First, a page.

The actions of the Puerto Rican political prisoners are comparable to those of George Washington and Thomas Jefferson. Washington and Jefferson denounced the tyranny of British control over their colonies. They fought for the principle of democracy, and gained independence. Similarly, the U.S. government recognized that Nelson Mandela's imprisonment by the South African apartheid government was unjust. Mandela was jailed for 27 years on charges of attempting to overthrow the apartheid government through violent means. Like Washington, Jefferson and Mandela before them, the Puerto Rican political prisoners are conscientious activists for freedom and justice, not criminals.
In a series of arrests carried out between 1980 and 1985 around 30 people were accused of acting or conspiring to overthrow the authority of the U.S. government in Puerto Rico through force, in other words acting in favor of Puerto Rico's independence and self-determination. At the beginning of the 1980's fourteen people accused of being members of the Armed Forces of National Liberation (FALN, its acronym in Spanish) were arrested. At the time of their arrest they declared themselves to be combatants in an anti- colonial war to liberate Puerto Rico from U.S. domination and invoked prisoner of war status. They argued that the U.S. courts and its political subdivisions did not have jurisdiction to try them as criminals and petitioned for their cases to be handed over to an international, impartial court that would determine their status. The U.S. government did not recognize their request. Today these individuals are serving sentences of 35 to 90 years.
On August 30, 1985, hundreds of FBI agents descended on Puerto Rico and searched the houses and offices of independence supporters. Thirteen people were arrested that day and three others later on. These people were immediately removed from Puerto Rico in military transport and moved to the United States where they were held in preventative detention, some for as long as three years, without bail being set. They were accused of conspiring to rob $7.5 million from Wells Fargo, an action for which the clandestine group "Los Macheteros" had taken responsibility. The charges included transporting the money outside the United States and using the money to buy and distribute toys to poor Puerto Rican children. Of the accused, one was found innocent and the government dropped charges against another one. The rest of the accused were sentenced to between 5 to 55 years. Seven of them have already completed their sentences or are about to complete them.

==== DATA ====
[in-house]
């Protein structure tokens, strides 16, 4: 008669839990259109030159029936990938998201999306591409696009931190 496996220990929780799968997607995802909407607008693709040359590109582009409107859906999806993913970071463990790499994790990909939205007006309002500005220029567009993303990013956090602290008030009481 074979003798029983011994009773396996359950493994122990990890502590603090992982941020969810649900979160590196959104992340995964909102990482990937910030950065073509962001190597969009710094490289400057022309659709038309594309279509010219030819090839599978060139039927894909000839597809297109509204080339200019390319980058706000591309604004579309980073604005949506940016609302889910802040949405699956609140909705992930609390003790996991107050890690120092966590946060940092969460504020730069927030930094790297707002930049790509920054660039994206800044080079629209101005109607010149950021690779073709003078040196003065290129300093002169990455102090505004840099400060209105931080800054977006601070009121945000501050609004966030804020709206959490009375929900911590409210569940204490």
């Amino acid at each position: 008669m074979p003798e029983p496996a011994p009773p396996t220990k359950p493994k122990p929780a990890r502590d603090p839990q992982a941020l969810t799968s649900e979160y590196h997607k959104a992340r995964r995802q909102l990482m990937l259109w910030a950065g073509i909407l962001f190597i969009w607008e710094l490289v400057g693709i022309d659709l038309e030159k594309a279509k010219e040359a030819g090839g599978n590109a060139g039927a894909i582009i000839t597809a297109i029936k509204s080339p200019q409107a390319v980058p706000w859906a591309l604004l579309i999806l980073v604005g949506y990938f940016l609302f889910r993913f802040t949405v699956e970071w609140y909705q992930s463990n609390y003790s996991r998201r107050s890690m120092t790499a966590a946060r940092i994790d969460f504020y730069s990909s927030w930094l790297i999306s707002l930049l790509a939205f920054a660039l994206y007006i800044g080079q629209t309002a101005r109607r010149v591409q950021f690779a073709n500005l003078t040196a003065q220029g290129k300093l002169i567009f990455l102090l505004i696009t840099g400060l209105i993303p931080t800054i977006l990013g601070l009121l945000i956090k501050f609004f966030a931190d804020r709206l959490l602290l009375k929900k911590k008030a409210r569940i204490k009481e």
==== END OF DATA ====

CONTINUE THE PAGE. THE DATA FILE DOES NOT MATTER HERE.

The sentences received by these Puerto Rican patriots are excessive and punitive. Their goal is to punish political activity, militancy, and affiliation. Ten of the fourteen arrested between 1980 and 1983 were sentenced to serve terms of between 55 and 90 years. The average sentence among this group is 71.6 years: 70.8 years for the men and 72.8 years for the women. These sentences are 19 times longer than the average sentence given out during the year that they were sentenced. The majority are serving the equivalent of a life sentence. Of those that were arrested as a result of the Wells Fargo case, two were sentenced to more than 50 years in prison.
Common prisoners, those who commit criminal offenses, receive sentences that are much shorter. For example, statistics from the federal court system show that between 1966 and 1985 the average sentence for all those people found guilty of murder was 22.7 years; of rape, 12.5 years; of violation of arms laws, 12 years. Only 12.8% of all federal prisoners have sentences of more than 20 years. (1) Also the statistics show that those people with previous criminal records receive longer sentences. None of the Puerto Rican patriots in prison had a prior criminal record at the time of their arrest.
In reality, the longest time served by any prisoners in federal custody is for kidnapping: 5.3 years. (2) A study shows that those persons sentenced by state courts for serious violent crimes served between 2.5 and 4 years. Fourteen of the Puerto Rican Political Prisoners have already served between 11 and 15 years in prison. The political nature of these sentences is made evident by comparing them to the preferential treatment given to people linked to right-wing, anti-communist, or anti-abortion groups accused of violent crimes. For example in 1976 Orlando Letelier, a leader in the movement against the Pinochet dictatorship in Chile, and his assistant, were assassinated by a bomb that was placed in Letelier's car which was parked in front of his residence in Washington, D.C. The agent of the Chilean secret police who admitted to having placed the bomb was sentenced to 10 years in prison, of which he served 5 years and two months. A major in the Chilean army received a sentence of 7 years for his role in the assassination and a Cuban exile who admitted his role in the plot received a 12 year sentence.
A Ku Klux Klan Wizard, who was captured in a boat with an arsenal of arms and explosives while attempting to invade a Caribbean island with the goal of establishing a white supremacist state received a three year sentence and was freed on parole after two years. (3) Another Klan leader received a sentence of three years for possession of an arsenal and for conspiracy. This same man was later sentenced to three more years in prison for attempted murder and racial harassment after shooting at two black men. (4)
Two women anti-abortion activists sentenced for conspiring in a series of Florida bombings including a doctor's office and a women's clinic, were put on probation and received a small fine. Their male co-conspirators received ten years in prison and a fine for three of the explosions, and were not tried for the fourth explosion. (5) Michael Donald Bray who was found guilty of bombing ten clinics was sentenced to ten years and was set free after serving 3.7 years. (6)